D&D remains a do-it-yourself, low-tech, largely non commercial pastime. You don’t need gadgets or expensive equipment. The game doesn’t burn electricity or gas or batteries. No monthly fees or (un)necessary upgrades. You’re forced to interact with each other, to be present and face-to-face (not face in our iPhones or screens). With D&D, all you need is some dice, graph paper, some rule books, some pencils, and some provisions. In this way, D&D is a subversive, even revolutionary, fight against the status quo of entertainment in America.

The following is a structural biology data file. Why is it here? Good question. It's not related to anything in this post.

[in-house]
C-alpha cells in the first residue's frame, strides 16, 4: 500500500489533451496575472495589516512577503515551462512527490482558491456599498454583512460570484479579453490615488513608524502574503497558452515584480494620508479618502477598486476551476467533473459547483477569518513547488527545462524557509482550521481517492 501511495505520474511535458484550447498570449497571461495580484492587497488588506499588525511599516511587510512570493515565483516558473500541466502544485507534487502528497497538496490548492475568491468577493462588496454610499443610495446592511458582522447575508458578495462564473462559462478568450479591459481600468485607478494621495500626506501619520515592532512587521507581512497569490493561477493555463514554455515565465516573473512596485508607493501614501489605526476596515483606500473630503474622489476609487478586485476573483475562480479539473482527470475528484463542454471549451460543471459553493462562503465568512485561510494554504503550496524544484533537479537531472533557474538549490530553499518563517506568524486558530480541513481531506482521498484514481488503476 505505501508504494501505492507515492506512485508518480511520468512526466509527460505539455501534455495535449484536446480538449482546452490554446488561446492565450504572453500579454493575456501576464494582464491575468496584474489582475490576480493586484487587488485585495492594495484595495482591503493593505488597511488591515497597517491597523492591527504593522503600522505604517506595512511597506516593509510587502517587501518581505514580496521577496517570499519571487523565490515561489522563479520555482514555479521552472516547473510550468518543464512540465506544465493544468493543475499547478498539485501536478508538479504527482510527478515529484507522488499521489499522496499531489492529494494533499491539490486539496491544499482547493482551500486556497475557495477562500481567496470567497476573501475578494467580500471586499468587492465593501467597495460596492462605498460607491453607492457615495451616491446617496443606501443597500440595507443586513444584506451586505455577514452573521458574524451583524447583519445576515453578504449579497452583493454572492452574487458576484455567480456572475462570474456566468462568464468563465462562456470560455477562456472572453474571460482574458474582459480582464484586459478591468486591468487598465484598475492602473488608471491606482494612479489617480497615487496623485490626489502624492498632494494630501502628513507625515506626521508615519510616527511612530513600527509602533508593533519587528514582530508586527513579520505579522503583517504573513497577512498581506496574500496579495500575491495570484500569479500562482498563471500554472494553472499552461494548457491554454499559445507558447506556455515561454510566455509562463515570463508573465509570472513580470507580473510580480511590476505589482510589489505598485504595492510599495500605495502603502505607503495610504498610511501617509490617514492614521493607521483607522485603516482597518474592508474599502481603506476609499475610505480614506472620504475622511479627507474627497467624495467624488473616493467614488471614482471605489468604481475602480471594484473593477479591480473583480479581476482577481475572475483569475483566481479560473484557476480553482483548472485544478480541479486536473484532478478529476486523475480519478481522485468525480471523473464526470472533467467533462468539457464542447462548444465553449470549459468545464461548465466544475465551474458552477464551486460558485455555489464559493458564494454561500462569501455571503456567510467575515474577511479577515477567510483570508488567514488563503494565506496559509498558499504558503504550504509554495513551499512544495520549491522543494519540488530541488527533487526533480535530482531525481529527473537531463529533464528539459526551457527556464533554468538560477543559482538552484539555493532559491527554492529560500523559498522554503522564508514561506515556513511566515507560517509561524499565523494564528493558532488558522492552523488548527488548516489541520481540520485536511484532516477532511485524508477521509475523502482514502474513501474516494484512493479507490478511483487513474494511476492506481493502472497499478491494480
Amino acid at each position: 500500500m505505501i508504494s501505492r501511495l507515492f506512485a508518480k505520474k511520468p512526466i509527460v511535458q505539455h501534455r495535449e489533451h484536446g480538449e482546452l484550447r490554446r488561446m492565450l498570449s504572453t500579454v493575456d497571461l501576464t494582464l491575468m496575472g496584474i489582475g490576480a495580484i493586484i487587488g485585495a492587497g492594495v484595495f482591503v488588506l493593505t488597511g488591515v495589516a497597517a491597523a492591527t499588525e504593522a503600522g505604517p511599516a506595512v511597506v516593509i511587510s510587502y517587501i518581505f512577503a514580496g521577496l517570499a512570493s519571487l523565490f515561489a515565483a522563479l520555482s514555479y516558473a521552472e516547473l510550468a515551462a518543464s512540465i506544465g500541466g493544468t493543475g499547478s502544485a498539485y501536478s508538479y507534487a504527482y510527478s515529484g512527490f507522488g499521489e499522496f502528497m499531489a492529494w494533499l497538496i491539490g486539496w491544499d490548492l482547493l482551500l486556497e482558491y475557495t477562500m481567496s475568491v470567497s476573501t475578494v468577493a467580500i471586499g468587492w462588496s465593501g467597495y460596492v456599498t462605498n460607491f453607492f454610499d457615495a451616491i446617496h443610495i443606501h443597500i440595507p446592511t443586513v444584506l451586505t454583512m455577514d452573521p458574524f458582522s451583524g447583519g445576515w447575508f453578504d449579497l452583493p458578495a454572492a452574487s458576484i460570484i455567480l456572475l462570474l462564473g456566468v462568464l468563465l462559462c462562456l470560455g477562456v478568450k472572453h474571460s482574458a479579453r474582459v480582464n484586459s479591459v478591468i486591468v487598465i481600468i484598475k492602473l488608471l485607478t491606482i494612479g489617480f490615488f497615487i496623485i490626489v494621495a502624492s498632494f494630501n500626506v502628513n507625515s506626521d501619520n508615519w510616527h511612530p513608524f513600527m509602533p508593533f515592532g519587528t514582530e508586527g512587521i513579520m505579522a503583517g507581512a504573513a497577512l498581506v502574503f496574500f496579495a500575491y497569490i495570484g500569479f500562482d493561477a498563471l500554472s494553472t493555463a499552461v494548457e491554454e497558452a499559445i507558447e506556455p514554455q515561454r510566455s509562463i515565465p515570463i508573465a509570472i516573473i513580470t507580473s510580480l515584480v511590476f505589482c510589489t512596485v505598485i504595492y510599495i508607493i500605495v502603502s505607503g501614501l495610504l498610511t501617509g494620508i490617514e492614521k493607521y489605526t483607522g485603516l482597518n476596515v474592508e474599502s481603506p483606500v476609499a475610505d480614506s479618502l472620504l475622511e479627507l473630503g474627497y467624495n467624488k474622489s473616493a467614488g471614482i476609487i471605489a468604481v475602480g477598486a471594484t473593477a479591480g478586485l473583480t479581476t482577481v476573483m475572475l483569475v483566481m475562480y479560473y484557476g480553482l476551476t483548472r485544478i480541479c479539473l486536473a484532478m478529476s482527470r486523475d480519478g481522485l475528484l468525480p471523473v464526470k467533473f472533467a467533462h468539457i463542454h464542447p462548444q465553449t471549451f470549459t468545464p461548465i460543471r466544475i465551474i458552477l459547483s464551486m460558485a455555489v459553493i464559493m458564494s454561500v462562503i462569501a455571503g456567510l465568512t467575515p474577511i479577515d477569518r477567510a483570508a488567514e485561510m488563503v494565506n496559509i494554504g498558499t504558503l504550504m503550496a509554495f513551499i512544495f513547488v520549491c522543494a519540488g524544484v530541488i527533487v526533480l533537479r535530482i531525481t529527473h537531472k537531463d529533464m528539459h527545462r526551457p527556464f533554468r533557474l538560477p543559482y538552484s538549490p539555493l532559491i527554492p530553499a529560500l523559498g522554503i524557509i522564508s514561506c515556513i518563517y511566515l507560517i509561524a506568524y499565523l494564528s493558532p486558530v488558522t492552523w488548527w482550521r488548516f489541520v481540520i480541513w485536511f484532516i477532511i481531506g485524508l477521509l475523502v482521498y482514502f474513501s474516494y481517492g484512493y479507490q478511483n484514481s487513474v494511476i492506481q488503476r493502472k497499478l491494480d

Ethan Gilsdorf, in the insightful April, 2013 piece, What Is the Future of D&D and Tabletop Gaming? (via unpossiblelabs)

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